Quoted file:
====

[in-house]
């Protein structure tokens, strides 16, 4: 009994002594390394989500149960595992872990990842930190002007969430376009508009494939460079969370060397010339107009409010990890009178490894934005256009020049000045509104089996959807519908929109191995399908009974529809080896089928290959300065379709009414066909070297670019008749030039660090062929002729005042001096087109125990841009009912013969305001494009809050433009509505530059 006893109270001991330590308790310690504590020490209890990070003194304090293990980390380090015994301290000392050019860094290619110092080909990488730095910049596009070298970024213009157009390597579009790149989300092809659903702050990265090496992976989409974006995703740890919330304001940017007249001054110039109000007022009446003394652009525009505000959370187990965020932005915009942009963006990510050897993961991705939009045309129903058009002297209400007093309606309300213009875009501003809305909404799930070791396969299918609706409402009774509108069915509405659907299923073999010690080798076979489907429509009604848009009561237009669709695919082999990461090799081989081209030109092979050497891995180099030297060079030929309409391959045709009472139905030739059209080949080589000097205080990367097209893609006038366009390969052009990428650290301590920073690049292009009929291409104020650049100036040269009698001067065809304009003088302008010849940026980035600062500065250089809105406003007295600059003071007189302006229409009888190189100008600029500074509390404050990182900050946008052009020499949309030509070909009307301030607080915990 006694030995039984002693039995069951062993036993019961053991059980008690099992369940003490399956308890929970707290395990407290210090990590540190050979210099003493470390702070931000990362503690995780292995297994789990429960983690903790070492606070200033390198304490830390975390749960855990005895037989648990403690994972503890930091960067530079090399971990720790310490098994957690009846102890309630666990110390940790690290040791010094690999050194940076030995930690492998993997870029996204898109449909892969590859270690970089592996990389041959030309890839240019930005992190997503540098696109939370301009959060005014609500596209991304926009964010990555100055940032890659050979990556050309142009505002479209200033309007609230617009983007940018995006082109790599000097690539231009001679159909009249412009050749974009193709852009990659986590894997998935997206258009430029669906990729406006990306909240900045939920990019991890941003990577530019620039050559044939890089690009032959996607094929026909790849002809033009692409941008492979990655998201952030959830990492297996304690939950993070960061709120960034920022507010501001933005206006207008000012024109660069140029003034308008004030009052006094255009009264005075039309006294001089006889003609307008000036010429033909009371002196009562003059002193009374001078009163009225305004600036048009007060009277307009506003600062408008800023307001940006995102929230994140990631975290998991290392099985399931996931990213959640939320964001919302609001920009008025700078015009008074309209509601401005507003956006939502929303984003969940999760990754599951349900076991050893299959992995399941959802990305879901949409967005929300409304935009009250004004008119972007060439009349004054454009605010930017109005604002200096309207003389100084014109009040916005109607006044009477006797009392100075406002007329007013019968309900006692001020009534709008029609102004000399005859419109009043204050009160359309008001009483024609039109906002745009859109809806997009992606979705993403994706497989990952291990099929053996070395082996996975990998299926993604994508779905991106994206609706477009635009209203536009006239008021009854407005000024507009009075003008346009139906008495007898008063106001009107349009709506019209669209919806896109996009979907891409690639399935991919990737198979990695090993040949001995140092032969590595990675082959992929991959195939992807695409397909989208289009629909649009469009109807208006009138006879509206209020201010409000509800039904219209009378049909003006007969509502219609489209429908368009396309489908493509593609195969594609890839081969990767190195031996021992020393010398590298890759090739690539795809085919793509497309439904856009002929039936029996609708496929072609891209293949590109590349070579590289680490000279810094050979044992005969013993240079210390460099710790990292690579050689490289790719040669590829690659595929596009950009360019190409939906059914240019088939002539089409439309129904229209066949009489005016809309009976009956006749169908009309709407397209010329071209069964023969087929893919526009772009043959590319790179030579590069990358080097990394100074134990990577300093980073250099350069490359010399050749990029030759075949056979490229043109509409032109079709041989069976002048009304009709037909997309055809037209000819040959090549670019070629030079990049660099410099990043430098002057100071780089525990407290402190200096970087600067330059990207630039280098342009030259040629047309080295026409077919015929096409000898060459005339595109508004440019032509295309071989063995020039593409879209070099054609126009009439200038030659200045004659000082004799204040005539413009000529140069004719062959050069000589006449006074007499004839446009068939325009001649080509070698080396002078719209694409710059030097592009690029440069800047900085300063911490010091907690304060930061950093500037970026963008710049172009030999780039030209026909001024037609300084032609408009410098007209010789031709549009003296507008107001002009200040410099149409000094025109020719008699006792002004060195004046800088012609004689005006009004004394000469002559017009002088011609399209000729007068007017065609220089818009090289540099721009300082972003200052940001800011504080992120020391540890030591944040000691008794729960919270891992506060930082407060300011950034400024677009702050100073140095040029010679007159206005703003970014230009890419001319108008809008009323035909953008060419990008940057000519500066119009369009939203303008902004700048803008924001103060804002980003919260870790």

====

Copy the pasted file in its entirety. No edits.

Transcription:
[in-house]
């Protein structure tokens, strides 16, 4: 009994002594390394989500149960595992872990990842930190002007969430376009508009494939460079969370060397010339107009409010990890009178490894934005256009020049000045509104089996959807519908929109191995399908009974529809080896089928290959300065379709009414066909070297670019008749030039660090062929002729005042001096087109125990841009009912013969305001494009809050433009509505530059 006893109270001991330590308790310690504590020490209890990070003194304090293990980390380090015994301290000392050019860094290619110092080909990488730095910049596009070298970024213009157009390597579009790149989300092809659903702050990265090496992976989409974006995703740890919330304001940017007249001054110039109000007022009446003394652009525009505000959370187990965020932005915009942009963006990510050897993961991705939009045309129903058009002297209400007093309606309300213009875009501003809305909404799930070791396969299918609706409402009774509108069915509405659907299923073999010690080798076979489907429509009604848009009561237009669709695919082999990461090799081989081209030109092979050497891995180099030297060079030929309409391959045709009472139905030739059209080949080589000097205080990367097209893609006038366009390969052009990428650290301590920073690049292009009929291409104020650049100036040269009698001067065809304009003088302008010849940026980035600062500065250089809105406003007295600059003071007189302006229409009888190189100008600029500074509390404050990182900050946008052009020499949309030509070909009307301030607080915990 006694030995039984002693039995069951062993036993019961053991059980008690099992369940003490399956308890929970707290395990407290210090990590540190050979210099003493470390702070931000990362503690995780292995297994789990429960983690903790070492606070200033390198304490830390975390749960855990005895037989648990403690994972503890930091960067530079090399971990720790310490098994957690009846102890309630666990110390940790690290040791010094690999050194940076030995930690492998993997870029996204898109449909892969590859270690970089592996990389041959030309890839240019930005992190997503540098696109939370301009959060005014609500596209991304926009964010990555100055940032890659050979990556050309142009505002479209200033309007609230617009983007940018995006082109790599000097690539231009001679159909009249412009050749974009193709852009990659986590894997998935997206258009430029669906990729406006990306909240900045939920990019991890941003990577530019620039050559044939890089690009032959996607094929026909790849002809033009692409941008492979990655998201952030959830990492297996304690939950993070960061709120960034920022507010501001933005206006207008000012024109660069140029003034308008004030009052006094255009009264005075039309006294001089006889003609307008000036010429033909009371002196009562003059002193009374001078009163009225305004600036048009007060009277307009506003600062408008800023307001940006995102929230994140990631975290998991290392099985399931996931990213959640939320964001919302609001920009008025700078015009008074309209509601401005507003956006939502929303984003969940999760990754599951349900076991050893299959992995399941959802990305879901949409967005929300409304935009009250004004008119972007060439009349004054454009605010930017109005604002200096309207003389100084014109009040916005109607006044009477006797009392100075406002007329007013019968309900006692001020009534709008029609102004000399005859419109009043204050009160359309008001009483024609039109906002745009859109809806997009992606979705993403994706497989990952291990099929053996070395082996996975990998299926993604994508779905991106994206609706477009635009209203536009006239008021009854407005000024507009009075003008346009139906008495007898008063106001009107349009709506019209669209919806896109996009979907891409690639399935991919990737198979990695090993040949001995140092032969590595990675082959992929991959195939992807695409397909989208289009629909649009469009109807208006009138006879509206209020201010409000509800039904219209009378049909003006007969509502219609489209429908368009396309489908493509593609195969594609890839081969990767190195031996021992020393010398590298890759090739690539795809085919793509497309439904856009002929039936029996609708496929072609891209293949590109590349070579590289680490000279810094050979044992005969013993240079210390460099710790990292690579050689490289790719040669590829690659595929596009950009360019190409939906059914240019088939002539089409439309129904229209066949009489005016809309009976009956006749169908009309709407397209010329071209069964023969087929893919526009772009043959590319790179030579590069990358080097990394100074134990990577300093980073250099350069490359010399050749990029030759075949056979490229043109509409032109079709041989069976002048009304009709037909997309055809037209000819040959090549670019070629030079990049660099410099990043430098002057100071780089525990407290402190200096970087600067330059990207630039280098342009030259040629047309080295026409077919015929096409000898060459005339595109508004440019032509295309071989063995020039593409879209070099054609126009009439200038030659200045004659000082004799204040005539413009000529140069004719062959050069000589006449006074007499004839446009068939325009001649080509070698080396002078719209694409710059030097592009690029440069800047900085300063911490010091907690304060930061950093500037970026963008710049172009030999780039030209026909001024037609300084032609408009410098007209010789031709549009003296507008107001002009200040410099149409000094025109020719008699006792002004060195004046800088012609004689005006009004004394000469002559017009002088011609399209000729007068007017065609220089818009090289540099721009300082972003200052940001800011504080992120020391540890030591944040000691008794729960919270891992506060930082407060300011950034400024677009702050100073140095040029010679007159206005703003970014230009890419001319108008809008009323035909953008060419990008940057000519500066119009369009939203303008902004700048803008924001103060804002980003919260870790």